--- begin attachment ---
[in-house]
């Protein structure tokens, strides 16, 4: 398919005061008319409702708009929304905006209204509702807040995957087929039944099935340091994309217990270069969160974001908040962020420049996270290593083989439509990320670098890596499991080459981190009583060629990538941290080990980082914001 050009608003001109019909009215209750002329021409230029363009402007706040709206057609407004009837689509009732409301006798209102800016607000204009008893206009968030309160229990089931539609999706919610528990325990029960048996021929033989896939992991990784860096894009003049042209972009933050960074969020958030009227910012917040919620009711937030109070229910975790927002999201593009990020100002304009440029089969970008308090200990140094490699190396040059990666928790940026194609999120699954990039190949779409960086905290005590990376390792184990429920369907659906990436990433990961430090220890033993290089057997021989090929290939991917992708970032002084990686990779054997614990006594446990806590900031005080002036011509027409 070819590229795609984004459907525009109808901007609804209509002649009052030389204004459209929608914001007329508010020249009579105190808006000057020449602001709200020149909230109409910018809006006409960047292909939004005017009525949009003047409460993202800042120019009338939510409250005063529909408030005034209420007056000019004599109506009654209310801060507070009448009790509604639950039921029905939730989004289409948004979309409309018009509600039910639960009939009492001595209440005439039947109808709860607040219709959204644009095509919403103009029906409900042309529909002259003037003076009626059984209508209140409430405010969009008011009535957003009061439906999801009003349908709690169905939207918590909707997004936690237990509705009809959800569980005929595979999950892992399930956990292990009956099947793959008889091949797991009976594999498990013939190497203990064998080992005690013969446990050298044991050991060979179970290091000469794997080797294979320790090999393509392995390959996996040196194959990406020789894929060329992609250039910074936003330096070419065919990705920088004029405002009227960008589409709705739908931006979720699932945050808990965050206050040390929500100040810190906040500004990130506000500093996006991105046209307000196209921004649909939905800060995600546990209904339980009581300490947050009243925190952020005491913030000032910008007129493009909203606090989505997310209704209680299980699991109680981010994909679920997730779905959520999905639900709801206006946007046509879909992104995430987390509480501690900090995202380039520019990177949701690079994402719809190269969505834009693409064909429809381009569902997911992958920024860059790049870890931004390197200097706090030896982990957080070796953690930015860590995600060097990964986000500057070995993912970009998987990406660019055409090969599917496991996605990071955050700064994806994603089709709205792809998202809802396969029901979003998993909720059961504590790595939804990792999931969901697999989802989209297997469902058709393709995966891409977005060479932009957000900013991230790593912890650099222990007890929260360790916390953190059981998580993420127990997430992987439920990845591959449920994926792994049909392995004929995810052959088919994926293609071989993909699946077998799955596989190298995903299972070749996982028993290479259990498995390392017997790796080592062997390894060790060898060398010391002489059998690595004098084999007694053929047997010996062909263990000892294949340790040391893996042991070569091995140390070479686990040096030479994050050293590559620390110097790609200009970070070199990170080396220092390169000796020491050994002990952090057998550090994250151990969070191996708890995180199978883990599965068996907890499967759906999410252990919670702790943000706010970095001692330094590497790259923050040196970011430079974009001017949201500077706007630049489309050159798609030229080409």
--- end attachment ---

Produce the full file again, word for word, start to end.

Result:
[in-house]
């Protein structure tokens, strides 16, 4: 398919005061008319409702708009929304905006209204509702807040995957087929039944099935340091994309217990270069969160974001908040962020420049996270290593083989439509990320670098890596499991080459981190009583060629990538941290080990980082914001 050009608003001109019909009215209750002329021409230029363009402007706040709206057609407004009837689509009732409301006798209102800016607000204009008893206009968030309160229990089931539609999706919610528990325990029960048996021929033989896939992991990784860096894009003049042209972009933050960074969020958030009227910012917040919620009711937030109070229910975790927002999201593009990020100002304009440029089969970008308090200990140094490699190396040059990666928790940026194609999120699954990039190949779409960086905290005590990376390792184990429920369907659906990436990433990961430090220890033993290089057997021989090929290939991917992708970032002084990686990779054997614990006594446990806590900031005080002036011509027409 070819590229795609984004459907525009109808901007609804209509002649009052030389204004459209929608914001007329508010020249009579105190808006000057020449602001709200020149909230109409910018809006006409960047292909939004005017009525949009003047409460993202800042120019009338939510409250005063529909408030005034209420007056000019004599109506009654209310801060507070009448009790509604639950039921029905939730989004289409948004979309409309018009509600039910639960009939009492001595209440005439039947109808709860607040219709959204644009095509919403103009029906409900042309529909002259003037003076009626059984209508209140409430405010969009008011009535957003009061439906999801009003349908709690169905939207918590909707997004936690237990509705009809959800569980005929595979999950892992399930956990292990009956099947793959008889091949797991009976594999498990013939190497203990064998080992005690013969446990050298044991050991060979179970290091000469794997080797294979320790090999393509392995390959996996040196194959990406020789894929060329992609250039910074936003330096070419065919990705920088004029405002009227960008589409709705739908931006979720699932945050808990965050206050040390929500100040810190906040500004990130506000500093996006991105046209307000196209921004649909939905800060995600546990209904339980009581300490947050009243925190952020005491913030000032910008007129493009909203606090989505997310209704209680299980699991109680981010994909679920997730779905959520999905639900709801206006946007046509879909992104995430987390509480501690900090995202380039520019990177949701690079994402719809190269969505834009693409064909429809381009569902997911992958920024860059790049870890931004390197200097706090030896982990957080070796953690930015860590995600060097990964986000500057070995993912970009998987990406660019055409090969599917496991996605990071955050700064994806994603089709709205792809998202809802396969029901979003998993909720059961504590790595939804990792999931969901697999989802989209297997469902058709393709995966891409977005060479932009957000900013991230790593912890650099222990007890929260360790916390953190059981998580993420127990997430992987439920990845591959449920994926792994049909392995004929995810052959088919994926293609071989993909699946077998799955596989190298995903299972070749996982028993290479259990498995390392017997790796080592062997390894060790060898060398010391002489059998690595004098084999007694053929047997010996062909263990000892294949340790040391893996042991070569091995140390070479686990040096030479994050050293590559620390110097790609200009970070070199990170080396220092390169000796020491050994002990952090057998550090994250151990969070191996708890995180199978883990599965068996907890499967759906999410252990919670702790943000706010970095001692330094590497790259923050040196970011430079974009001017949201500077706007630049489309050159798609030229080409």